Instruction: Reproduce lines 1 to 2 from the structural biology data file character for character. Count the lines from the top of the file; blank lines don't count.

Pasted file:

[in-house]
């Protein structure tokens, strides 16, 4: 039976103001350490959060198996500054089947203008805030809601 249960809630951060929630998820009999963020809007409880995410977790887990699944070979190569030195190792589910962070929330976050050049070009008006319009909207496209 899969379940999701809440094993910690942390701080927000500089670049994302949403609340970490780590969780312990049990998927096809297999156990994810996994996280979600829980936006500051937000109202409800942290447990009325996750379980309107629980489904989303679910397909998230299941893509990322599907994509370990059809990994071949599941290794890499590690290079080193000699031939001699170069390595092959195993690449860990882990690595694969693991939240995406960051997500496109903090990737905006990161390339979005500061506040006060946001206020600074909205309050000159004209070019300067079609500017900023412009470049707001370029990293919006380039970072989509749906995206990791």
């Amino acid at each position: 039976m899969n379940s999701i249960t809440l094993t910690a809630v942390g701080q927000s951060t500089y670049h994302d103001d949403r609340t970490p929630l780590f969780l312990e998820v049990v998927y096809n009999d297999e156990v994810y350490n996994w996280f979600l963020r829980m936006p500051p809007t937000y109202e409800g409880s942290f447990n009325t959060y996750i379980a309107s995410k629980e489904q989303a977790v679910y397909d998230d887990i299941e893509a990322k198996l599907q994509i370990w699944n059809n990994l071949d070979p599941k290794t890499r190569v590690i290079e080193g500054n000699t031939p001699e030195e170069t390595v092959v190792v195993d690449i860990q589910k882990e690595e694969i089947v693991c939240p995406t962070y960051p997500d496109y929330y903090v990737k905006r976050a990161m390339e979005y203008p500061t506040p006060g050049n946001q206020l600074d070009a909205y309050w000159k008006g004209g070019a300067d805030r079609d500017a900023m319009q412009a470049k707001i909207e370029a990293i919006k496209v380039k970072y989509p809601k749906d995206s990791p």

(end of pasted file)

[in-house]
């Protein structure tokens, strides 16, 4: 039976103001350490959060198996500054089947203008805030809601 249960809630951060929630998820009999963020809007409880995410977790887990699944070979190569030195190792589910962070929330976050050049070009008006319009909207496209 899969379940999701809440094993910690942390701080927000500089670049994302949403609340970490780590969780312990049990998927096809297999156990994810996994996280979600829980936006500051937000109202409800942290447990009325996750379980309107629980489904989303679910397909998230299941893509990322599907994509370990059809990994071949599941290794890499590690290079080193000699031939001699170069390595092959195993690449860990882990690595694969693991939240995406960051997500496109903090990737905006990161390339979005500061506040006060946001206020600074909205309050000159004209070019300067079609500017900023412009470049707001370029990293919006380039970072989509749906995206990791």